This is it; this is the time I’ve dreaded. One last night in a hotel, a short drive tomorrow, and my Mongolian adventure will be in its final hours of organizing and packing and making sure I have the right documents for the flight out of Ulaanbaatar to Hong Kong.
It does not pass without a couple appearances of Cap’s faithful companion: DRAMA!
After lunch in Erendet, Cap accepts my offer of the front seat and I sit in the middle row with Patti. Our wonderful guide Yusuf is again consigned to the back seat with the luggage. He does not complain. At least, he does not complain in English.
|For much of our trip, trees grew only on one side of the hills/mountains. Don't know why.|
While the seating change affects my ability to take photos, hence there are very few from this part of the trip, it puts Cap front and center where he can see all the action. After a short time, he mentions the old adage about not understanding another until you walk a mile in his shoes, and adapts it to our current situation. The view resulting from riding in the front seat is entirely different than riding in the middle seat and he expounds upon this happily.
|Boys herding the cattle.|
He also discovers one of the disadvantages of being where all the action is when afternoon daylight dwindles and evening darkness arrives: Mongolians drive with their bright lights on and rarely dim them for oncoming traffic. Our driver Chimdee is guilty of this, too, and this retired policeman is now a driving instructor.
If they do dim their brights, they make up for it by changing to brights just before they reach you, thus blinding everyone in the front seat and bringing on an episode of Cap’s DRAMA. Cap, Patti, and I have all had cataract surgery (all by the same surgeon in Alaska) and I find that bright lights affect me more, so while I empathize with Cap, I keep quiet as he discourses about it.
Eventually, we arrive in Darkhan (also called Darhan or Darchan), a city of about 75,000, and one of the largest industrial cities in Mongolia. Our hotel is the Comfort Hotel. It gets moderate reviews on Trip Advisor, but I considered it equal to your average Motel 6. Checking in takes quite a while and Yusuf handles it all.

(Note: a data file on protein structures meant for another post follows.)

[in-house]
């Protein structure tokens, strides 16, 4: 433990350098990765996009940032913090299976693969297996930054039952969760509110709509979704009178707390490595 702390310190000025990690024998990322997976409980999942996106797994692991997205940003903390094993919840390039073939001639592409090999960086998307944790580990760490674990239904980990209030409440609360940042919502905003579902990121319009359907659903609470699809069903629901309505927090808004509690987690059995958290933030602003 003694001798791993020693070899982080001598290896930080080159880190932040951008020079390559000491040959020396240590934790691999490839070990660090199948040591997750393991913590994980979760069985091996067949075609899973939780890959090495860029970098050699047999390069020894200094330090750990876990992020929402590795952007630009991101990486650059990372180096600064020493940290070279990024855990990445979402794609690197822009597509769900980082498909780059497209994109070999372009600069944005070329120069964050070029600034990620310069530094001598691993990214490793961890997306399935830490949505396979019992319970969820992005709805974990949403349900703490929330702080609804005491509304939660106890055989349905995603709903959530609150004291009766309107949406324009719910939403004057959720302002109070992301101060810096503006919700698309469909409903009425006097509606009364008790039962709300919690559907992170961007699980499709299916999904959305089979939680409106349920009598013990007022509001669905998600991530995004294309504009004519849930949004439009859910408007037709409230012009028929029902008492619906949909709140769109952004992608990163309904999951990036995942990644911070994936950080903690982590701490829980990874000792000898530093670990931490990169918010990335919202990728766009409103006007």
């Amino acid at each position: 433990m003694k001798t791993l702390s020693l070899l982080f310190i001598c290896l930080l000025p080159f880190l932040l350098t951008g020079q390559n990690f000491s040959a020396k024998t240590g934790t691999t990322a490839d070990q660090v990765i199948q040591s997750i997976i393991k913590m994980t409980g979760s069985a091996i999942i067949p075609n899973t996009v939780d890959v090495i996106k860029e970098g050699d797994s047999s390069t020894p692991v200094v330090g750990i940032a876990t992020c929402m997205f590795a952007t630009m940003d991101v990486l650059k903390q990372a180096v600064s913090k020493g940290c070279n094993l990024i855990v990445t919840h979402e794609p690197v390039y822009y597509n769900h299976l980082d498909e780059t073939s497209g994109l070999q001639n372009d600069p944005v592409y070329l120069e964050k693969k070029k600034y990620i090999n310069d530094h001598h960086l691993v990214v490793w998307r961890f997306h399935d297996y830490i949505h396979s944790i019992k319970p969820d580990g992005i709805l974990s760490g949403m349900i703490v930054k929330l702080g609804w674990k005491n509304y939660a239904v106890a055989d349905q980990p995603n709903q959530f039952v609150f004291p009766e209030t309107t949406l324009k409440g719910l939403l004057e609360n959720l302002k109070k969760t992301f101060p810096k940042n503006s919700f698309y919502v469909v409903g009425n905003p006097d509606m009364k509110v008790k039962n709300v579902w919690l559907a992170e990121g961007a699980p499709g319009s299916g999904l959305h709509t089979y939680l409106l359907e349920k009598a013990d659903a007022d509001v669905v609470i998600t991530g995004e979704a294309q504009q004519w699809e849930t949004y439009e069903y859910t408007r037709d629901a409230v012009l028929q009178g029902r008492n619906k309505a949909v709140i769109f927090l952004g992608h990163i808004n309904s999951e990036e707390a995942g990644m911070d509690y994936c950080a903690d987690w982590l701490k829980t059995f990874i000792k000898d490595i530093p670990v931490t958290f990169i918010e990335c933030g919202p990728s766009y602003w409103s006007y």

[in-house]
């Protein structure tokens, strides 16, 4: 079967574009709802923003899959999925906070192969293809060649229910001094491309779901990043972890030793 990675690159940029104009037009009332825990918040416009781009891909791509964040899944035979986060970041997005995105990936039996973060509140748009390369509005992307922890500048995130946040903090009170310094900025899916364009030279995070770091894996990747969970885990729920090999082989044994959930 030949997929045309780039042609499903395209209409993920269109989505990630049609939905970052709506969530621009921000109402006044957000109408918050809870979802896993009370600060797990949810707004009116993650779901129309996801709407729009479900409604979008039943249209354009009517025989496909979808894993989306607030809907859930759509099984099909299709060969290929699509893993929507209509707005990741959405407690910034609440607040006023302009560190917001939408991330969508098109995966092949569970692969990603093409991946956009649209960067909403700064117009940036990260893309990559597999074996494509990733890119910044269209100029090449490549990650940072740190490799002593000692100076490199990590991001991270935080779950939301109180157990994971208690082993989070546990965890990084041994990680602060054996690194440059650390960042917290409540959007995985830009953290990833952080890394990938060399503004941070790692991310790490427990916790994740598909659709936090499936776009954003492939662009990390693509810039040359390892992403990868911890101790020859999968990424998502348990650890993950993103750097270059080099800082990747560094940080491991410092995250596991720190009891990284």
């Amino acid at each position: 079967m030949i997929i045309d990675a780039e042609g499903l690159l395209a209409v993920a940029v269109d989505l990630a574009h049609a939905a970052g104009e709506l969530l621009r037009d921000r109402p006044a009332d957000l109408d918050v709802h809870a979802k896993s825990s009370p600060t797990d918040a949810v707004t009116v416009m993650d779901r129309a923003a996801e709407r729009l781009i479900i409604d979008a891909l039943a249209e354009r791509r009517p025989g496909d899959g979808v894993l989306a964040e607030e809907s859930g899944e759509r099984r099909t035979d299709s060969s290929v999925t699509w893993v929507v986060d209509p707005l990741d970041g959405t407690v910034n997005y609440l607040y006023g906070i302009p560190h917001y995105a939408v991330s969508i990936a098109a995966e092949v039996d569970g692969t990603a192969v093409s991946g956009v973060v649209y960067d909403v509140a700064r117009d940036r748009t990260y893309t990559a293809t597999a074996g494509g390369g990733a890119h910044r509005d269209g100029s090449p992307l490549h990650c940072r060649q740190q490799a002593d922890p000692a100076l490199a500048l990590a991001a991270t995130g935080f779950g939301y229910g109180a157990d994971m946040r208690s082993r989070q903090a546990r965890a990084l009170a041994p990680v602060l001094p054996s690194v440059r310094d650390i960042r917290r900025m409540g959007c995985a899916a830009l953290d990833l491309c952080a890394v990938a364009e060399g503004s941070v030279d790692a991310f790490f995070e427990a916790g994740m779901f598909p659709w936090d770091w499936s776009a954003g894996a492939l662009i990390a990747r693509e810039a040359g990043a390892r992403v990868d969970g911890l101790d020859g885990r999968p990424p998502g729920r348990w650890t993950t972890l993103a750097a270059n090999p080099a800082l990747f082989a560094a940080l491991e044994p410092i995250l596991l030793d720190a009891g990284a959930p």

This gives me time to wander about the lobby and find a couple interesting things.
|Pineapple juice in a vending machine.|
|A cute little girl in the lobby.|
Finally, we gather in front of the elevator with all our luggage and the bell boy picks up as much as he can carry. There is a bit of confusion as the elevator clearly can not handle all of us and our luggage. Cap makes sure all his and Patti’s bags are accounted for, and finds his expensive CPAP machine, which he uses at night to control his sleep apnea, is missing. He carries it in a black pouch with a shoulder strap.
The bell boy and I are already in the elevator, so they tell me to go on ahead while Cap goes to check the van for the CPAP, which I do, completely unaware that Cap’s faithful companion DRAMA is now FRONT and CENTER in the elevator.
The bell boy shows me to my room and sets down my luggage. Then he takes a strap off his shoulder and I realize he’s holding Cap’s CPAP gadget! I make enough of a hand signal/English word fuss that he realizes this is what was missing downstairs and he takes off at a brisk pace. I find out later there was great relief when he showed up with the missing gadget.
I look out the window. If my reckoning is correct, my room is right over the Karaoke room and I wonder if there will be any sleep tonight.
After a few minutes, Yusuf knocks on my door and starts to apologize. It takes him a while to get around to his purpose. We have the very last rooms in the hotel. (He had told me earlier that he had his manager cancel all the reservations on the trip when things began changing to the new timetable for getting back to UB by noonish Saturday so Cap could attend his meeting.)
At long last he gets to it: Cap and Patti have a room in which the bed is too small for the two of them and he wants to know if I would switch with them. “Well, of course,” I say. I haven’t unpacked anything, so he grabs my duffle bag and we head for their room.
I’m in another nice room now and not over the karaoke club. I have a nice night’s rest.
|A chunk of wood for the leg of the retro-fitted bathtub.|
Cap and Patti do not, and it has nothing to do with being over the karaoke club.
The Daily Bruise:
|Don't get any ideas. This is on the outside of my thigh.|
PS: Yes, I'm having fun at Caps expense. Really, there was little to say about this part of the trip and I found that Cap's favorite "DRAMA" photo that he uses on his blog when things go awry was perfect to fill in the long hours of driving.